It's "dangerous" for President Joe Biden to offer comments on foreign policy, such as his statement that the United States would intervene militarily if China invades Taiwan, Sen. Rand Paul said on Newsmax Tuesday.
"I do think it's dangerous for President Biden to speak extemporaneously on foreign policy because so often things are said that don't take into account the history of the interactions between the countries, nor do they take into account exactly what our policy is," the Kentucky Republican said on Newsmax's "American Agenda."
"I think he should have either teleprompter notes or some strong notes or say, I'll get back to you after I consult with my staff," Paul added. "That's embarrassing, but it's even more embarrassing what we're seeing on the world stage."
But when asked if he thinks the United States should commit troops or other military assets to Taiwan if China attacks, Paul said he thinks that the less that's said about it, the better.
"I think that the response of the world to Russia going into a part of the world that they consider being part of their country, Ukraine, is to make them a pariah and to have such an embargo that they're going to feel it economically … I think there are lessons to be learned from that," said Paul. "But I think the less said about the specifics of it, the better because it's a confusing and complicated dance."
Traditionally, the United States has avoided making an explicit guarantee of security to Taiwan, and the 1979 Taiwan Relations Act does not require the U.S. to step in militarily to defend the country. However, it is American policy to ensure Taiwan can defend itself.
"Frankly there's just not an easy way to say exactly what this is or isn't other than what's been written down already from the 1970s," said Paul. "Some of it began with the opening to China with [Richard] Nixon. Some of it was codified under [Jimmy] Carter, but there hasn't been a great rush to modify or change that, or overcome that in some way because there has not been an easy solution."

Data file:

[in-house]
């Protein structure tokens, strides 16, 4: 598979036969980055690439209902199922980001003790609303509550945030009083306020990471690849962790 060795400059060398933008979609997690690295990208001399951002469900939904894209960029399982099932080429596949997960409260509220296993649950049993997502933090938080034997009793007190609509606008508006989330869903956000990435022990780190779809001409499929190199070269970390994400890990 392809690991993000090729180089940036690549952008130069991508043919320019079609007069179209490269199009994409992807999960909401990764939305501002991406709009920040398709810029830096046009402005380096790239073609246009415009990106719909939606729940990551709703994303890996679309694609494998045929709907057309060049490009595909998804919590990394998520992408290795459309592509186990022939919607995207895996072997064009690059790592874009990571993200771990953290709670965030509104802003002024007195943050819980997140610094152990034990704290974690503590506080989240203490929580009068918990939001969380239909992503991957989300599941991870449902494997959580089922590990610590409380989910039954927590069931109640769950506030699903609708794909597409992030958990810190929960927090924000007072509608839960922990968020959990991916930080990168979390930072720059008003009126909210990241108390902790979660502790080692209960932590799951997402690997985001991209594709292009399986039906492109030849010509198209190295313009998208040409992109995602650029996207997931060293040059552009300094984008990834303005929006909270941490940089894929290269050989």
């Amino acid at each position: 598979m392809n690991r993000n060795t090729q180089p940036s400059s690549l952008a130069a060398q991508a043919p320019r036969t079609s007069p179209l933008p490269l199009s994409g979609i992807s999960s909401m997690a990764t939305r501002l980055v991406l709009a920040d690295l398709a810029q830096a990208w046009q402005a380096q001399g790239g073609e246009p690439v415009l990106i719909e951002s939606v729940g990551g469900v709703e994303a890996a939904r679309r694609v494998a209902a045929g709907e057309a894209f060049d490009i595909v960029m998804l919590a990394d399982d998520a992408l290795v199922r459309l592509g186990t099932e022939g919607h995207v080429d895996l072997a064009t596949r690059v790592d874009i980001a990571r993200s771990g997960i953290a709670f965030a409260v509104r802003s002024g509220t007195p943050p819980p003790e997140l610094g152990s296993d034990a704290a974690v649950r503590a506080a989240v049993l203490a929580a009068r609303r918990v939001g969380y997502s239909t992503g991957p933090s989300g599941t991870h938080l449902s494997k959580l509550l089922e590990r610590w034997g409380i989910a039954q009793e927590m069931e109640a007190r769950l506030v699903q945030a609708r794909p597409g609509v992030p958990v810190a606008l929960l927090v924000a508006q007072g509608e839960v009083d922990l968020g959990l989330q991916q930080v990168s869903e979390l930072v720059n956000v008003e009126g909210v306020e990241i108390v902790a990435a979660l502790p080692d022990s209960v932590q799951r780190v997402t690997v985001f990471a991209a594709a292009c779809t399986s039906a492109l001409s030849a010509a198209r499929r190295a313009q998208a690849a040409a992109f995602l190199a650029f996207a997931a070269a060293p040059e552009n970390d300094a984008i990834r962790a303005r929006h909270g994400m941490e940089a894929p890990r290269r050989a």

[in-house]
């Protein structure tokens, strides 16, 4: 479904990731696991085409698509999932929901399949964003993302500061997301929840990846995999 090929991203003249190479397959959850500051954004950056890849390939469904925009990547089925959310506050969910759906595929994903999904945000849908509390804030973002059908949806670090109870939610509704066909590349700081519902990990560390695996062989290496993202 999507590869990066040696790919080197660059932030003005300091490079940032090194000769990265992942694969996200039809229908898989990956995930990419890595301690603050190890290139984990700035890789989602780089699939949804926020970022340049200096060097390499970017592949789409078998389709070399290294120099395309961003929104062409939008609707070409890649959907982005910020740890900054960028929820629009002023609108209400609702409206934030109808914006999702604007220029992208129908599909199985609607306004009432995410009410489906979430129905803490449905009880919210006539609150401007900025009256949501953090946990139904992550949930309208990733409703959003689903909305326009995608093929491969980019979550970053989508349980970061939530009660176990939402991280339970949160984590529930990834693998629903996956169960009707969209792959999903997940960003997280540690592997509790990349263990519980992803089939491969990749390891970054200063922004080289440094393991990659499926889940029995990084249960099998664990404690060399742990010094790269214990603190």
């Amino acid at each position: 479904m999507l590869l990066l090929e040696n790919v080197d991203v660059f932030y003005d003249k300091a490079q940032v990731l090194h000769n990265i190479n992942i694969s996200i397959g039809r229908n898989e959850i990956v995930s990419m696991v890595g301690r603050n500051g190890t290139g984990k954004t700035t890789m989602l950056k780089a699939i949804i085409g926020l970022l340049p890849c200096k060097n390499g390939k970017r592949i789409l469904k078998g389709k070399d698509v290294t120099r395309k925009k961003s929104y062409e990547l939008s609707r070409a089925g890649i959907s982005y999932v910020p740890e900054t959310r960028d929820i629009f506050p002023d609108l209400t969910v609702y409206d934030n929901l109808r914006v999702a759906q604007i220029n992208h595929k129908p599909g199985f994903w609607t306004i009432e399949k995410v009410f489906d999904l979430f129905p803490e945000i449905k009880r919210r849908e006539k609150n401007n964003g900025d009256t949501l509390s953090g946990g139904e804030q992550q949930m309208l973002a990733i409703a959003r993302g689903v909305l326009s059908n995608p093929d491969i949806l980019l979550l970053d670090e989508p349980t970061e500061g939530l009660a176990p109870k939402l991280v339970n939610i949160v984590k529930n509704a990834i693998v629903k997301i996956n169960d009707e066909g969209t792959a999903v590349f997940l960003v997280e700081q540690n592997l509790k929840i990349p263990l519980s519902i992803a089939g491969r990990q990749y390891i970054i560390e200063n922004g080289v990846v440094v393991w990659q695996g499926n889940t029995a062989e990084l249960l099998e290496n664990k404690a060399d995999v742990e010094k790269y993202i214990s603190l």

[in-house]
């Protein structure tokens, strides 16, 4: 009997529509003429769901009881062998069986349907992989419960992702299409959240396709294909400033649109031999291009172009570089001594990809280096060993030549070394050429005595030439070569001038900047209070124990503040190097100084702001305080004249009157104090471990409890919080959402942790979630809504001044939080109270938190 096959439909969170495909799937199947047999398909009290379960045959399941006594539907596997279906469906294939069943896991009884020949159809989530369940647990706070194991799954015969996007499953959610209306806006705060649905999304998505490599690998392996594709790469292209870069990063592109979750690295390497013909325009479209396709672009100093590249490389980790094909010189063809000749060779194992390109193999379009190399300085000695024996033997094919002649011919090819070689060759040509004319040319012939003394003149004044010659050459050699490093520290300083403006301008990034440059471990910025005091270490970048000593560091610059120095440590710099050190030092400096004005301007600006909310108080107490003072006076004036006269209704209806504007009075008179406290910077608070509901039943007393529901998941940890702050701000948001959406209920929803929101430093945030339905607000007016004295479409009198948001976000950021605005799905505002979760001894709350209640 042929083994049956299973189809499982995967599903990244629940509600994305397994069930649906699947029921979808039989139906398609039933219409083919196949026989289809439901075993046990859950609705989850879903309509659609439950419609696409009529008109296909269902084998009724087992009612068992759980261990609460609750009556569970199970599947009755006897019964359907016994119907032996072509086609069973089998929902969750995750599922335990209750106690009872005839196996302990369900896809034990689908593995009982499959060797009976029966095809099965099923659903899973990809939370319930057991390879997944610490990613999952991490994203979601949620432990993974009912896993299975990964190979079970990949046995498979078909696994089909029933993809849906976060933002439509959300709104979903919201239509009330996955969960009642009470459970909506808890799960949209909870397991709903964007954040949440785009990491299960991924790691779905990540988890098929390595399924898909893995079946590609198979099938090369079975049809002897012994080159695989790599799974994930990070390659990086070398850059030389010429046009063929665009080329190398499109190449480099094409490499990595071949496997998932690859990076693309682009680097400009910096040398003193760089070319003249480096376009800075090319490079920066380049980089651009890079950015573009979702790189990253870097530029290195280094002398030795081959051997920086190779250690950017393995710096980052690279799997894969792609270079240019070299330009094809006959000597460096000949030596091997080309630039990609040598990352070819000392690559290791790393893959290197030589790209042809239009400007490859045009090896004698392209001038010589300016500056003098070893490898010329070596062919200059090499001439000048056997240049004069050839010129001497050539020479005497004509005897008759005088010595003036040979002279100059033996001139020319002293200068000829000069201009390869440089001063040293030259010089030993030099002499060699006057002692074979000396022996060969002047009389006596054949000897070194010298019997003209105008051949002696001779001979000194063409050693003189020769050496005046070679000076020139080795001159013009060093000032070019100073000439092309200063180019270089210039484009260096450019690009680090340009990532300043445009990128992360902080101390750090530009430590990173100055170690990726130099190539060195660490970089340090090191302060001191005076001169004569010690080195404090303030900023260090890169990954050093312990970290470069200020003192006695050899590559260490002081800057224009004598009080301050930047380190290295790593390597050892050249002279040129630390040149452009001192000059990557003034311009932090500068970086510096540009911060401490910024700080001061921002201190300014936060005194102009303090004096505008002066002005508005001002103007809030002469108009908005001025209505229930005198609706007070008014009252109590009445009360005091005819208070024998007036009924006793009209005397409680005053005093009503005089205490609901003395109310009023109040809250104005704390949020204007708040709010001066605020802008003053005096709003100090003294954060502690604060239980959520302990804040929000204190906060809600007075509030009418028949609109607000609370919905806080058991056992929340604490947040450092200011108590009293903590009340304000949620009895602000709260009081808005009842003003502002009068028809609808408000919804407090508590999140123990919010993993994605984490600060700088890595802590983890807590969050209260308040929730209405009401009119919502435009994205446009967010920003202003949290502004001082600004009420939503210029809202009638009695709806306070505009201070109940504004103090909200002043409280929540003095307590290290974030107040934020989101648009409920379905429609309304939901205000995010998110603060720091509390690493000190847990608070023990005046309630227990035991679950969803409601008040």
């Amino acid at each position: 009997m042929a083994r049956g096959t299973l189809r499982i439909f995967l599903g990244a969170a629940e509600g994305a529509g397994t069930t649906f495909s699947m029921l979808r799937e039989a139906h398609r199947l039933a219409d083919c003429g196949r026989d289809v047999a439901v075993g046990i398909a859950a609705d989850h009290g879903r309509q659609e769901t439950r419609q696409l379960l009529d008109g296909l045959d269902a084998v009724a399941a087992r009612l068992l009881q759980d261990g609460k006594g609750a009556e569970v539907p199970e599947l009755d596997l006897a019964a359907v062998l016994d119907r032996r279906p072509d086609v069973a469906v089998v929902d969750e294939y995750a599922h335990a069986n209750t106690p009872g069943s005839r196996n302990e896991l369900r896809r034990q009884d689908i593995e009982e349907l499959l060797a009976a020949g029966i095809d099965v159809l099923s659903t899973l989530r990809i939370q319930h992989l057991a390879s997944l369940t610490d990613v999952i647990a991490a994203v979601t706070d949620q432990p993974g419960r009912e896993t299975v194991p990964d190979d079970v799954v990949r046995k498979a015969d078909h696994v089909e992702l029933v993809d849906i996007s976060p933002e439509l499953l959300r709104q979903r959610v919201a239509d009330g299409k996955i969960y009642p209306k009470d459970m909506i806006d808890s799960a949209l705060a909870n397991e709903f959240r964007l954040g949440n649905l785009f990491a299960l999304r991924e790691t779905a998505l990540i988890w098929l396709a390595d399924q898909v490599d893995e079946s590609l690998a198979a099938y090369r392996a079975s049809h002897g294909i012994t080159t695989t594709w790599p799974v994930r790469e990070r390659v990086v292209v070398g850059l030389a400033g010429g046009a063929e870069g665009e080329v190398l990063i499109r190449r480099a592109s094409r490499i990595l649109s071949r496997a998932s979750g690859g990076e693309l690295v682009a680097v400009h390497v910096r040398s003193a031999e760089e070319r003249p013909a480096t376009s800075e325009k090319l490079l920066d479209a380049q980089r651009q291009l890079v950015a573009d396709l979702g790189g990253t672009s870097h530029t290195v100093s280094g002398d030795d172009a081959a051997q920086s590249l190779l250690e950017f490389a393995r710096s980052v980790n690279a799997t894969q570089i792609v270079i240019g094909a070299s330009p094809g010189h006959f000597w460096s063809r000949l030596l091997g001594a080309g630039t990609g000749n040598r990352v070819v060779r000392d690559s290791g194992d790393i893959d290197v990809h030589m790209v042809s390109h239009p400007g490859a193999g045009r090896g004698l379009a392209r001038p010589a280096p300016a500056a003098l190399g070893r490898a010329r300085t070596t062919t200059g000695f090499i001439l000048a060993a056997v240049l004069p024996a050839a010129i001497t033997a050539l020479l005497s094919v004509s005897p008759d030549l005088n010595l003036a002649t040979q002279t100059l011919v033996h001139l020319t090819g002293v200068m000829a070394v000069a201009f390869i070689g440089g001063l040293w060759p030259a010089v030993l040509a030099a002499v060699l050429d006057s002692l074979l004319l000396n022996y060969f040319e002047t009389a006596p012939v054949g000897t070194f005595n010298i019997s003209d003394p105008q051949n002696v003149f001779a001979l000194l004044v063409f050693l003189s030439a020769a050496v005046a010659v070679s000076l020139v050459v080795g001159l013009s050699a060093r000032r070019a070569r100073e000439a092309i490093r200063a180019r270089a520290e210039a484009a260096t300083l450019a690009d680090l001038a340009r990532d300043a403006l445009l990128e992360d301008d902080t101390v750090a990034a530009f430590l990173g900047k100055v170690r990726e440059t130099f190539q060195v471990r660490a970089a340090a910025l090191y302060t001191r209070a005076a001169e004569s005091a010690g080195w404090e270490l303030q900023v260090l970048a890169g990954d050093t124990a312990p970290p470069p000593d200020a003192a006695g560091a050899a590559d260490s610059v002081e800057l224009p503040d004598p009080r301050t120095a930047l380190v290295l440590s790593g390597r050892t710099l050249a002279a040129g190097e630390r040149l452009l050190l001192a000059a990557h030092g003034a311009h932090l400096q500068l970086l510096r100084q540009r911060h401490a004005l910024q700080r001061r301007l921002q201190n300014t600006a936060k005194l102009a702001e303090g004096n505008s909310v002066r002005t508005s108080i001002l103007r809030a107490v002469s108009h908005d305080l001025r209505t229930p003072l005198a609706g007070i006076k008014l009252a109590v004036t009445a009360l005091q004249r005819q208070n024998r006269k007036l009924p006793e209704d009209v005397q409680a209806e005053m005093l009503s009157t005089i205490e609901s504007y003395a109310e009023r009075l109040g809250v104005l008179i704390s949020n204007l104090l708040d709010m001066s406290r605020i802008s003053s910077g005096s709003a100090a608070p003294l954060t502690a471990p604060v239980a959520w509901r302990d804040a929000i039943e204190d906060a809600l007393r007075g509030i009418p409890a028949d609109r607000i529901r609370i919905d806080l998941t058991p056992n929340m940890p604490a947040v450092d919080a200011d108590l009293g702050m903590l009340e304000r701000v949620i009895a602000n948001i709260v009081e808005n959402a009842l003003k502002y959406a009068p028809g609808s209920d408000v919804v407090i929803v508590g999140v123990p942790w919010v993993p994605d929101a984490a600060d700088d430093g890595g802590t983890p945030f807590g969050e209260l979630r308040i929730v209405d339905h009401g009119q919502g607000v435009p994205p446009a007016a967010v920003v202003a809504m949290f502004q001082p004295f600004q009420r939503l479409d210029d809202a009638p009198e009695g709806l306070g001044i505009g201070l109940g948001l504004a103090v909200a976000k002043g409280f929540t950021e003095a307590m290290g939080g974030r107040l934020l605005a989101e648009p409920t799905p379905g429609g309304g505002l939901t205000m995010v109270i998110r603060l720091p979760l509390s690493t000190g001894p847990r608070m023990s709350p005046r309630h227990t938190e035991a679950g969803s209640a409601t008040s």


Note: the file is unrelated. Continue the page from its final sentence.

The hope, he added, is that the two countries will continue to be peaceful neighbors that enjoy the benefits of trade.
"Taiwan produces a lot of semiconductors for the world," said Paul. "We use them, but so does China as well and it would not be in China's economic interest to disrupt that and destroy the great engine of production that is Taiwan. I think there are a lot of things that need to be emphasized that what would be or are still in the self-interest in the best interests of China."
The senator also discussed his grilling of Department of Homeland Security Secretary Alejandro Mayorkas about the now-stopped Disinformation Governance Board.
"I'm hoping it's gone and gone for good," he said "They say it's suspended. But whether or not it's lurking in hibernation or if it is going to come roaring back. We don't know for certain. But what we do know is that when the government decides what disinformation is, it often has a secondary motive or a motive of trying to squelch the opposition."
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